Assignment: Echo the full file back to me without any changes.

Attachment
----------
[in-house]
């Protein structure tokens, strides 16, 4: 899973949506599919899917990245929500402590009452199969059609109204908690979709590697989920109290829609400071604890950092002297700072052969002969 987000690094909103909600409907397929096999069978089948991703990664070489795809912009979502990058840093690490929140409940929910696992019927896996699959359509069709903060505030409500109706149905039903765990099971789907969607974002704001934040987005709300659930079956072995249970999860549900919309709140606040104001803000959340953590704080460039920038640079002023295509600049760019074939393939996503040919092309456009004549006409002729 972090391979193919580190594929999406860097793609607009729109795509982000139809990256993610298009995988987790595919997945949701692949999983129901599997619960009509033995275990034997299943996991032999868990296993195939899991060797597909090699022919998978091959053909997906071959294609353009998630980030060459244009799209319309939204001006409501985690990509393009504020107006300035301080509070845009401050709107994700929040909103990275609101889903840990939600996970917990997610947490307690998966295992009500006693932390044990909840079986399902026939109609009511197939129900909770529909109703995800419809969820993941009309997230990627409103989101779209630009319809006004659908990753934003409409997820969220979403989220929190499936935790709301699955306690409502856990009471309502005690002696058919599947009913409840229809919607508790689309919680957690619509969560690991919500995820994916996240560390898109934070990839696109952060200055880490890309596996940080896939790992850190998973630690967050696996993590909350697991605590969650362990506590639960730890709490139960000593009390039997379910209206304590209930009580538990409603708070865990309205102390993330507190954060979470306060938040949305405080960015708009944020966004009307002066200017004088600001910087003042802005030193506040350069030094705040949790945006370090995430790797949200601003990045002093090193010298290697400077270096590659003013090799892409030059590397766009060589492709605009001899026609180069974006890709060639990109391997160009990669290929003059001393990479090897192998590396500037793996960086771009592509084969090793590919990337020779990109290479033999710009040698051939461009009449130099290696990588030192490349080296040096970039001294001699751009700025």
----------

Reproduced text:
[in-house]
């Protein structure tokens, strides 16, 4: 899973949506599919899917990245929500402590009452199969059609109204908690979709590697989920109290829609400071604890950092002297700072052969002969 987000690094909103909600409907397929096999069978089948991703990664070489795809912009979502990058840093690490929140409940929910696992019927896996699959359509069709903060505030409500109706149905039903765990099971789907969607974002704001934040987005709300659930079956072995249970999860549900919309709140606040104001803000959340953590704080460039920038640079002023295509600049760019074939393939996503040919092309456009004549006409002729 972090391979193919580190594929999406860097793609607009729109795509982000139809990256993610298009995988987790595919997945949701692949999983129901599997619960009509033995275990034997299943996991032999868990296993195939899991060797597909090699022919998978091959053909997906071959294609353009998630980030060459244009799209319309939204001006409501985690990509393009504020107006300035301080509070845009401050709107994700929040909103990275609101889903840990939600996970917990997610947490307690998966295992009500006693932390044990909840079986399902026939109609009511197939129900909770529909109703995800419809969820993941009309997230990627409103989101779209630009319809006004659908990753934003409409997820969220979403989220929190499936935790709301699955306690409502856990009471309502005690002696058919599947009913409840229809919607508790689309919680957690619509969560690991919500995820994916996240560390898109934070990839696109952060200055880490890309596996940080896939790992850190998973630690967050696996993590909350697991605590969650362990506590639960730890709490139960000593009390039997379910209206304590209930009580538990409603708070865990309205102390993330507190954060979470306060938040949305405080960015708009944020966004009307002066200017004088600001910087003042802005030193506040350069030094705040949790945006370090995430790797949200601003990045002093090193010298290697400077270096590659003013090799892409030059590397766009060589492709605009001899026609180069974006890709060639990109391997160009990669290929003059001393990479090897192998590396500037793996960086771009592509084969090793590919990337020779990109290479033999710009040698051939461009009449130099290696990588030192490349080296040096970039001294001699751009700025």